Across the country, teacher and substitute teacher shortages have been a major issue, leaving school districts struggling to fill required positions. The demand for substitute teachers has dramatically increased in the recent years as more people leave the teaching profession.
To address this issue, IU faculty members launched a new course, “Guest (Substitute) Teaching Guidelines and Tips,” aimed at helping students navigate the substitute teaching process while providing a much-needed resource to local school districts. The eight-week course is a replicable model, training students to serve a critical community need while gaining hands-on experience and getting paid for their time.
The course was created by Suzanne Thomson, an instructional coach at Rogers Elementary and an adjunct professor in the IU School of Education, and Sharon Daley, associate clinical professor in Literacy, Culture, and Language Education Program Curriculum and Instruction Department, along with help from their colleagues. As an employee of the Monroe County Community School Corporation and IU, Thomson saw an opportunity to address the shortage of substitute teachers and strengthen the relationship between the university and the county’s school district.
“The landscape has changed dramatically over the last 15 years, especially in Monroe County,” Thomson said. “It was almost impossible to even get a job interview at that time. Now, we have teaching positions we cannot fill. People are leaving the profession, and there is not a line of people waiting to take their place. Tapping into a pool of IU students who are eager to learn but who may need the extra bit of help to navigate the logistics of becoming a substitute teacher just made sense.”
One of those students is IU sophomore Grace Merryman, an elementary education major from Fort Wayne who always wanted to substitute teach but said the intensive process, and lack of knowledge, prevented her from actually applying.
“This course really helped me work through all of the requirements for becoming a substitute teacher and allowed me to learn from both my professors and those at MCCSC (Monroe County’s local school district),” Merryman said. “I could ask questions, talk to people with experience and I had support throughout the entire process.”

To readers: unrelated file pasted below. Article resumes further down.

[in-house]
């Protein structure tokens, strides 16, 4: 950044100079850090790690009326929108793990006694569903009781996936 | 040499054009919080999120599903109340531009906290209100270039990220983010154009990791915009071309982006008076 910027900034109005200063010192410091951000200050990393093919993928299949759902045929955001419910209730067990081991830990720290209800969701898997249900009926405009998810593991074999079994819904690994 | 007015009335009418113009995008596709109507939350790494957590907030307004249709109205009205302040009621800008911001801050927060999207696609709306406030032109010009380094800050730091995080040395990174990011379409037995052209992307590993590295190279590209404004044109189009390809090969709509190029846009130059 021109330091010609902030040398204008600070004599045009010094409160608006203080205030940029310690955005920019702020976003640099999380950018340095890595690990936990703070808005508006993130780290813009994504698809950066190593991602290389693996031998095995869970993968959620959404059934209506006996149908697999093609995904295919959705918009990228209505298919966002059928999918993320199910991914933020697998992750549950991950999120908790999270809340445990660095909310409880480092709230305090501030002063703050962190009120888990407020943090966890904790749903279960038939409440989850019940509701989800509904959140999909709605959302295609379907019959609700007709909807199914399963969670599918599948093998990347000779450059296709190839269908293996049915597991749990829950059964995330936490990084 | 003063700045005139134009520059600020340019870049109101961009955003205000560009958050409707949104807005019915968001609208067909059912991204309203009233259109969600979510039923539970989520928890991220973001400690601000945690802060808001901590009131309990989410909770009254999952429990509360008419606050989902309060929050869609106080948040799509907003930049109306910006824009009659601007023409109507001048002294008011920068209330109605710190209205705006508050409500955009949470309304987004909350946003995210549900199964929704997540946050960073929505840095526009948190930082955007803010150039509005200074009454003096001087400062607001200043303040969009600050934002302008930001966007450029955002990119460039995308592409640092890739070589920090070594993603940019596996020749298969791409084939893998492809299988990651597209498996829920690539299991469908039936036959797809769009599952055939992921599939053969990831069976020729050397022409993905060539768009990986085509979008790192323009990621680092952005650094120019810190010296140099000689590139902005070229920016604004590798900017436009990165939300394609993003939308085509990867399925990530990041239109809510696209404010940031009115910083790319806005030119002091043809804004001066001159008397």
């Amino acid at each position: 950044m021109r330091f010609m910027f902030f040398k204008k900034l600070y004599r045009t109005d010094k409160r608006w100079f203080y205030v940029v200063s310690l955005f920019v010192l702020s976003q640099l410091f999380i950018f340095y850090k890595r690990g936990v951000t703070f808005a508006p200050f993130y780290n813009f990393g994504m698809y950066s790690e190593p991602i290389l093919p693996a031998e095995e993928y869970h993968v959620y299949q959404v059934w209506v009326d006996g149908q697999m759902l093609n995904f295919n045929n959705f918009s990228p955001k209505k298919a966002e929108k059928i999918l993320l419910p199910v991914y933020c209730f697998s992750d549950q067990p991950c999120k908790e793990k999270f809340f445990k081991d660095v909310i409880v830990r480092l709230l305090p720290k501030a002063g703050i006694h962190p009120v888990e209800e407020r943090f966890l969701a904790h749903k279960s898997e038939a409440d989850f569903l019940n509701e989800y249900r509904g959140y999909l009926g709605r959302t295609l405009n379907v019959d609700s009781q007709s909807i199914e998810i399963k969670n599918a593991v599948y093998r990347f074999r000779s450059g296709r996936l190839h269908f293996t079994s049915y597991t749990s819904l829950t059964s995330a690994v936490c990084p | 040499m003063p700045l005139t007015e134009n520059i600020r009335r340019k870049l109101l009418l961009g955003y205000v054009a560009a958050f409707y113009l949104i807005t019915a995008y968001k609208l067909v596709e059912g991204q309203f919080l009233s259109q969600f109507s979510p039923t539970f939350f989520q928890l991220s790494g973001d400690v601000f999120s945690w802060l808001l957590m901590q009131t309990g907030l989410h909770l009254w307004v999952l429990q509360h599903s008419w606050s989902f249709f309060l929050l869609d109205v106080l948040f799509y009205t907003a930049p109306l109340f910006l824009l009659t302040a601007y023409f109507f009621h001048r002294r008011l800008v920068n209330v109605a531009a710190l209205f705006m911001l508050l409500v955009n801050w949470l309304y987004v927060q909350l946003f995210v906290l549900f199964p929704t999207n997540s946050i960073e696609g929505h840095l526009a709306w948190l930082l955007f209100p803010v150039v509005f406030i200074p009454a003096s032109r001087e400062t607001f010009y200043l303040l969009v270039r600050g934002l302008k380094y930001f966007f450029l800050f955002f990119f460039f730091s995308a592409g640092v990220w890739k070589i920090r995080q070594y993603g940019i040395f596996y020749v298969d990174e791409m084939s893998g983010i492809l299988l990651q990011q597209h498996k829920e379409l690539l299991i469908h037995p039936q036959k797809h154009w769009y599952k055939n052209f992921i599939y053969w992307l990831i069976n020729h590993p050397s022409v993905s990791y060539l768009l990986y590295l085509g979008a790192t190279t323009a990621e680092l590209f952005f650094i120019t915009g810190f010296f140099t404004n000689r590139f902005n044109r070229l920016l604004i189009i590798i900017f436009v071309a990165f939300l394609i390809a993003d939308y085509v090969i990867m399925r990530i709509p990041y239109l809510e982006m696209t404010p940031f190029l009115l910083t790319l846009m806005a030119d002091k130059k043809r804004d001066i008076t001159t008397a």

A total of 17 students completed the online course, which helps students walk through the employment process of a school district (it can be any district, but MCCSC is highly recommended), that in Indiana, requires an Indiana substitute permit and background check. Students can then pick one of three projects: complete the substitute teaching hiring process at MCCSC, complete it at a school district of their choice or create a plan on how they would go about this process.
“Figuring out all of the steps for becoming a substitute teacher is a long and sometimes complicated process,” Daley said. “I understand why people do not do it. It helps to have someone who can walk you through the process on what is needed and in what order.”
In addition to navigating employee logistics, students in the course also created a “sub tub,” or a cheat sheet on best practices when substituting in a classroom. This includes professionalism, networking with people in the building, managing a classroom and developing a lesson plan, if needed.
This provides both the student more preparation to substitute teach and the school district with potential substitute teachers who have done their homework.
“By doing this work now, they are going to have a set of resources they can take with them regardless if they substitute teach now or when they teach in the future,” Thomson said.
The class will continue in the fall 2022 semester, with two, eight-week courses planned. Daley said she would like to expand the class beyond education majors to provide students an opportunity to experience what it is like to teach.
“This course not only helps education majors learn more about their profession and connect with teachers in the field, it also is a great opportunity for students in different majors who might have an interest in teaching to try it out,” Daley said.
For Merryman, she plans to substitute teach in the fall, alongside taking classes. She is grateful for the opportunity to go through the process, which she thinks will help her as she prepares to become an elementary school teacher.
“The support we received from our professors was so beneficial and made this class so successful,” she said. “And by being able to substitute teach, I will be able to gain in-class experience before I begin student teaching.”